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Yoga for Risk Reduction of Metabolic Syndrome: Patient-Reported Outcomes from a Randomized Controlled Pilot Study
Evidence-based complementary and alternative medicine : eCAM
Short Title: Evid Based.Complement.Alternat Med.
Format: Journal Article
Publication Date: Nov 30, 2015
Pages: 3094589
Sources ID: 29791
Notes: LR: 20170816; GR: K01 AT008219/AT/NCCIH NIH HHS/United States; GR: K23 AT006965/AT/NCCIH NIH HHS/United States; GR: P30 DK092986/DK/NIDDK NIH HHS/United States; GR: UL1 TR000445/TR/NCATS NIH HHS/United States; JID: 101215021; 2016/05/25 00:00 [received]; 2016/08/08 00:00 [revised]; 2016/10/05 00:00 [accepted]; 2016/11/17 06:00 [entrez]; 2016/11/17 06:00 [pubmed]; 2016/11/17 06:01 [medline]; ppublish
Visibility: Public (group default)
Abstract: (Show)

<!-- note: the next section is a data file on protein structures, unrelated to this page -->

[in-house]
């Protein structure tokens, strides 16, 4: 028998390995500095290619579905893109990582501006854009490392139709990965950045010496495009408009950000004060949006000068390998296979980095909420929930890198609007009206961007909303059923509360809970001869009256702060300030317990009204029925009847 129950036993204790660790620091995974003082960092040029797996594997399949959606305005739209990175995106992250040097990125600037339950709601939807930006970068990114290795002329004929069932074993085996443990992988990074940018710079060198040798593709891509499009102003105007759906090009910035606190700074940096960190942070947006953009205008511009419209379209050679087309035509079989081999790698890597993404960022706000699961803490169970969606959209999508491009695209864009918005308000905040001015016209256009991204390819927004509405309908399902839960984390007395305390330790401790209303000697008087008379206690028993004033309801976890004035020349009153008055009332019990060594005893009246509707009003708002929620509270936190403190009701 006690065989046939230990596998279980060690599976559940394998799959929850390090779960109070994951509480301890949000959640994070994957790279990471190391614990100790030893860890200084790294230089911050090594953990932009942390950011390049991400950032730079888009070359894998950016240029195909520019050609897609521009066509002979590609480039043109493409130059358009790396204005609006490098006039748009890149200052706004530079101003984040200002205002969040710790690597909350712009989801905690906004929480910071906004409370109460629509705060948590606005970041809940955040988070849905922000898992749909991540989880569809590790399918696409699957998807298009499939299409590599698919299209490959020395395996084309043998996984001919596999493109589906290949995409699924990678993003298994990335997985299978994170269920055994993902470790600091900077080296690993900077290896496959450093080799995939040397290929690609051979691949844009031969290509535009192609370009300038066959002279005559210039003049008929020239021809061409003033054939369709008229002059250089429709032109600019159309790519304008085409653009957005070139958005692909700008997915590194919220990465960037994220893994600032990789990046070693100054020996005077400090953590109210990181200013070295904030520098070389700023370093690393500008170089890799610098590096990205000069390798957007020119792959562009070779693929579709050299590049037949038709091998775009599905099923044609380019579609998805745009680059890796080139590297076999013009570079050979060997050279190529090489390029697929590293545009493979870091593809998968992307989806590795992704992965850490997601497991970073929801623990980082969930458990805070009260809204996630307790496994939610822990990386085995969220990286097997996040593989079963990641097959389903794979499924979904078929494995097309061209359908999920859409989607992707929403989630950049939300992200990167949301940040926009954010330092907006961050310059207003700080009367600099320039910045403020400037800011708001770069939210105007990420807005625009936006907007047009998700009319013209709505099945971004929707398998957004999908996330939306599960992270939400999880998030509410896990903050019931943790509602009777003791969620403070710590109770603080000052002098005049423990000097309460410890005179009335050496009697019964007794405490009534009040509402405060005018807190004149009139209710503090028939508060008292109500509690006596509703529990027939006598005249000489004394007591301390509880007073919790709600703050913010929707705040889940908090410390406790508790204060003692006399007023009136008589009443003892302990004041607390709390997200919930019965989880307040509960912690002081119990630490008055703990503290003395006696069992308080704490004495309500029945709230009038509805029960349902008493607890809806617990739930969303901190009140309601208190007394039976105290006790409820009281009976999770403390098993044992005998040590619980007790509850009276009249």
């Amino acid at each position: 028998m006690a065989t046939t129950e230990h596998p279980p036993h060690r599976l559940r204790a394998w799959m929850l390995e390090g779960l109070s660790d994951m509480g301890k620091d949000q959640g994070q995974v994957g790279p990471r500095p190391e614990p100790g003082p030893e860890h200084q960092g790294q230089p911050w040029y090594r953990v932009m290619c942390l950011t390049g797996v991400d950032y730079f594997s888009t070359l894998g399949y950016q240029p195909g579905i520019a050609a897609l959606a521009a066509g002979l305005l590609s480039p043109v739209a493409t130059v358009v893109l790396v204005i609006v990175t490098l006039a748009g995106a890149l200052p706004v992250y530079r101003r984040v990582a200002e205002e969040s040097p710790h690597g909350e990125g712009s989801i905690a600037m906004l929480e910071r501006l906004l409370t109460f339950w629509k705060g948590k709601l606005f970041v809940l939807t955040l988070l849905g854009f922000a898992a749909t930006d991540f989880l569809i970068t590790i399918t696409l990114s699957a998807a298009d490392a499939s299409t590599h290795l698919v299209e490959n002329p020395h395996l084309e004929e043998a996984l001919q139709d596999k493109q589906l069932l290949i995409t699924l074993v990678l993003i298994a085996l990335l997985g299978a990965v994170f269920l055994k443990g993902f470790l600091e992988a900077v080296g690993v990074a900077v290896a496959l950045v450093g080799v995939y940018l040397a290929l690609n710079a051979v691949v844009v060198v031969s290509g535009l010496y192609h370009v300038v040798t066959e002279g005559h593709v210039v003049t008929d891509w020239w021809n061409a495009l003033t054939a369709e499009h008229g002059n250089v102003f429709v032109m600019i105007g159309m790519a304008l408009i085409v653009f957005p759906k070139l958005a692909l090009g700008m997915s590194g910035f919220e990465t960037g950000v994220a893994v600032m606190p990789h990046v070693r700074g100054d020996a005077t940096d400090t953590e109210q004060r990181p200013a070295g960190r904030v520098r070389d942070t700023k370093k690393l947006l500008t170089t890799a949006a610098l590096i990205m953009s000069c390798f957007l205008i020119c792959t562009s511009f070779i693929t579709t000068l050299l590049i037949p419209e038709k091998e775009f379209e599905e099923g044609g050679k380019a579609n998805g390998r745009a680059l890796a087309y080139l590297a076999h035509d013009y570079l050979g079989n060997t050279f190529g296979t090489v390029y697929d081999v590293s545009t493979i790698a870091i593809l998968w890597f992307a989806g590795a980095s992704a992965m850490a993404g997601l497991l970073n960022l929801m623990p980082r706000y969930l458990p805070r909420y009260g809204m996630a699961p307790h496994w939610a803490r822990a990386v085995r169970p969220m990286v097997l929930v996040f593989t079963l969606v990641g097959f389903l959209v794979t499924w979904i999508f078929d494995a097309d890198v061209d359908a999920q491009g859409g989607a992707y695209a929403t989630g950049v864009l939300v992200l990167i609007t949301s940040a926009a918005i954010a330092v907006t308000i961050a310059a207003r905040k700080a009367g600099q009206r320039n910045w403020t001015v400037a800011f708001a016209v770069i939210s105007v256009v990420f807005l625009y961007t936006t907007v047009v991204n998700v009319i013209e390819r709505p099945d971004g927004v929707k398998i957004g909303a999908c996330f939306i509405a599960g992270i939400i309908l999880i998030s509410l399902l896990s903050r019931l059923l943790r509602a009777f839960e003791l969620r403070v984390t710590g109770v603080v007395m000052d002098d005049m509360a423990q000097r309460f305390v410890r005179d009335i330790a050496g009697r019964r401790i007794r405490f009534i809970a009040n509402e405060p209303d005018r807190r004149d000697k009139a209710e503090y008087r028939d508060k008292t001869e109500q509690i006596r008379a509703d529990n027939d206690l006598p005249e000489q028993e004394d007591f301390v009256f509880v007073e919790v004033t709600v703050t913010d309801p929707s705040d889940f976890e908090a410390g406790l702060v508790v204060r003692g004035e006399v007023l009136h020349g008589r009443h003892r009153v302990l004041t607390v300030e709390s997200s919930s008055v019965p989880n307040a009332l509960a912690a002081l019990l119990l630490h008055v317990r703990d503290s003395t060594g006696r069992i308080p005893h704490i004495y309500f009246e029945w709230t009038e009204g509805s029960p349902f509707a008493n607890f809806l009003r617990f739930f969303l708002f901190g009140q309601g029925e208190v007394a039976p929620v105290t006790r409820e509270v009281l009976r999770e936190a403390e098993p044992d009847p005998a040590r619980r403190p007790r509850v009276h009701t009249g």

Lifestyle change is recommended as treatment for adults at risk for metabolic syndrome (MetS), although adoption of new behavioral patterns is limited. In addition, most existing lifestyle interventions do not address psychological stress or quality of life, both of which impact the burden of MetS. Yoga, a form of physical activity that incorporates psychological components (e.g., maintaining attention, relaxation), is a promising intervention for improving the burden of MetS. This randomized controlled trial assessed the feasibility and preliminary efficacy of a 12-week yoga program coupled with an evidence-based health education program (HED) compared to HED alone. A secondary, exploratory aim examined perceived stress, quality of life, and related psychological outcomes (mindfulness, perceived health competence, and mood). Sixty-seven adults at risk for MetS enrolled (mean age [SD]: 58 [10] years; 50% male; 79% non-Hispanic White). Preliminary results revealed significantly larger improvements in two quality of life domains (role-physical and general health perceptions) in the HED plus yoga group versus HED alone (ps < 0.05). This is the first study that implemented lifestyle education along with yoga to evaluate the potential unique effects of yoga on participants at risk for MetS. A larger clinical trial is warranted to further investigate these promising patient-reported outcomes.